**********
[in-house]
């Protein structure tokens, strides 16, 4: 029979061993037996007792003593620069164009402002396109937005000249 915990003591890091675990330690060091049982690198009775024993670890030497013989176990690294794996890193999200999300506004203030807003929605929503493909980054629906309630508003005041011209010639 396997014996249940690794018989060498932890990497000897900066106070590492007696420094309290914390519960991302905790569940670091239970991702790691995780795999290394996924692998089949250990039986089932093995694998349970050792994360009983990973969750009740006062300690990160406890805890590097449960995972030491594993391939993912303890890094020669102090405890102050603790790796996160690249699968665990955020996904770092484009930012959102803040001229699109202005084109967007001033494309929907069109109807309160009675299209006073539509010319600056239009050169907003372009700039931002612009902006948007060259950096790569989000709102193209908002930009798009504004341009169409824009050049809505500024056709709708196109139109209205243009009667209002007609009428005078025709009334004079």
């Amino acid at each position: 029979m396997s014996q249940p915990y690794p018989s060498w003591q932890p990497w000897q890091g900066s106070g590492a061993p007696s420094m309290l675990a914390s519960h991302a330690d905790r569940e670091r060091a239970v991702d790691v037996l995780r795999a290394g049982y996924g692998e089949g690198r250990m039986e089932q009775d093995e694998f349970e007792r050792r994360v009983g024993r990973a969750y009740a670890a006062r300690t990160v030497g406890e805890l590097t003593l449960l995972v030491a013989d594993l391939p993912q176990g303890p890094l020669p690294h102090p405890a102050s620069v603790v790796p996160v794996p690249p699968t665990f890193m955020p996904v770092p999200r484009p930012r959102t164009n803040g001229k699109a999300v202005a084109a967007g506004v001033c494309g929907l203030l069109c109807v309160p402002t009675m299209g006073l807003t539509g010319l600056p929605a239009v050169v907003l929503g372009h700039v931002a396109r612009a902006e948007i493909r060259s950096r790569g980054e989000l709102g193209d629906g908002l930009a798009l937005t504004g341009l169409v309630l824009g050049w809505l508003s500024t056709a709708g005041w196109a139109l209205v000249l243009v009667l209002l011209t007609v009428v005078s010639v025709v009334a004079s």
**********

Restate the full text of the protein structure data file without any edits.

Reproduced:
[in-house]
């Protein structure tokens, strides 16, 4: 029979061993037996007792003593620069164009402002396109937005000249 915990003591890091675990330690060091049982690198009775024993670890030497013989176990690294794996890193999200999300506004203030807003929605929503493909980054629906309630508003005041011209010639 396997014996249940690794018989060498932890990497000897900066106070590492007696420094309290914390519960991302905790569940670091239970991702790691995780795999290394996924692998089949250990039986089932093995694998349970050792994360009983990973969750009740006062300690990160406890805890590097449960995972030491594993391939993912303890890094020669102090405890102050603790790796996160690249699968665990955020996904770092484009930012959102803040001229699109202005084109967007001033494309929907069109109807309160009675299209006073539509010319600056239009050169907003372009700039931002612009902006948007060259950096790569989000709102193209908002930009798009504004341009169409824009050049809505500024056709709708196109139109209205243009009667209002007609009428005078025709009334004079």
């Amino acid at each position: 029979m396997s014996q249940p915990y690794p018989s060498w003591q932890p990497w000897q890091g900066s106070g590492a061993p007696s420094m309290l675990a914390s519960h991302a330690d905790r569940e670091r060091a239970v991702d790691v037996l995780r795999a290394g049982y996924g692998e089949g690198r250990m039986e089932q009775d093995e694998f349970e007792r050792r994360v009983g024993r990973a969750y009740a670890a006062r300690t990160v030497g406890e805890l590097t003593l449960l995972v030491a013989d594993l391939p993912q176990g303890p890094l020669p690294h102090p405890a102050s620069v603790v790796p996160v794996p690249p699968t665990f890193m955020p996904v770092p999200r484009p930012r959102t164009n803040g001229k699109a999300v202005a084109a967007g506004v001033c494309g929907l203030l069109c109807v309160p402002t009675m299209g006073l807003t539509g010319l600056p929605a239009v050169v907003l929503g372009h700039v931002a396109r612009a902006e948007i493909r060259s950096r790569g980054e989000l709102g193209d629906g908002l930009a798009l937005t504004g341009l169409v309630l824009g050049w809505l508003s500024t056709a709708g005041w196109a139109l209205v000249l243009v009667l209002l011209t007609v009428v005078s010639v025709v009334a004079s």